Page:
I’ve been busy with some updates today. First, check out the new “About the Author” page on the right, if you want to know a lot of boring stuff like my purpose and policies and the names of my cats.
Second, Marika Spijkers has been kind enough to match up all the pieces pictured in my “Ahoy 2007” post with the artists who made them. I have incorporated the artists’ names and web addresses into the post, so give it another look and follow the links when you have a chance. Even if you can’t read Dutch (like me!) it’s still worth it to look at the gorgeous pictures of their work.
Finally, just so you don’t go away without some new doll art to look at, artist Stefania Morgante has posted an interview with Croatian artist Nives Cicin-Sain on her blog, Gufobardo, so check it out. Stay tuned for more artist interviews on her site coming in future months.
I come from a family full of teachers, so today I am thrilled to present retired teacher Donna Sims. Sims came to doll art after trying just about every other media and even working as a professional ceramist. Her work has been featured in various magazines and exhibited all over the southwest. She works in both clay and cloth, and she uses an interesting technique called cuir bouilli to make leather clothes for her figures.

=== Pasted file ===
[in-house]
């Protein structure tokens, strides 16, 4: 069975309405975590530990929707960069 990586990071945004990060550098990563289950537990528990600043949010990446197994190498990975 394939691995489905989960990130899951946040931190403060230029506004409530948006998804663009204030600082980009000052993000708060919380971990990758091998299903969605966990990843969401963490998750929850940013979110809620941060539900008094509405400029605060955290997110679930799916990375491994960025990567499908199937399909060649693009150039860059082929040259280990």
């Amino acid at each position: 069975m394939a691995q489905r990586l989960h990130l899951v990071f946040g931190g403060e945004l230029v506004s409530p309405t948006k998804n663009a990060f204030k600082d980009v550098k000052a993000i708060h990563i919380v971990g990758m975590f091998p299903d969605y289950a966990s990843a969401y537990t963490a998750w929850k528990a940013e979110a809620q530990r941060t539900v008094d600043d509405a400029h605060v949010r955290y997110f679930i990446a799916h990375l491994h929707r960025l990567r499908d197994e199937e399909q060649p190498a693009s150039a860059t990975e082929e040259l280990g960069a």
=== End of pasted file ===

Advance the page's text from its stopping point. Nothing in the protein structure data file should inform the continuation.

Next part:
Sims’ work is colorful and packed with texture. She says her work is inspired by nature, but there’s a healthy does of imagination in there, too. Most of the pieces on her website are elves and forest folk, but she has also made some more realistic characters and some abstract figures. I’ve selected some of my favorites for you here
Cuir Bouilli seems to involve soaking leather and then forming it into a hardened shape. Sims then paints the leather with brushed-on dyes. If you want to know the nitty-gritty, including the historical uses for cuir bouilli, You can read an article by historical costumer Marc Carlson here.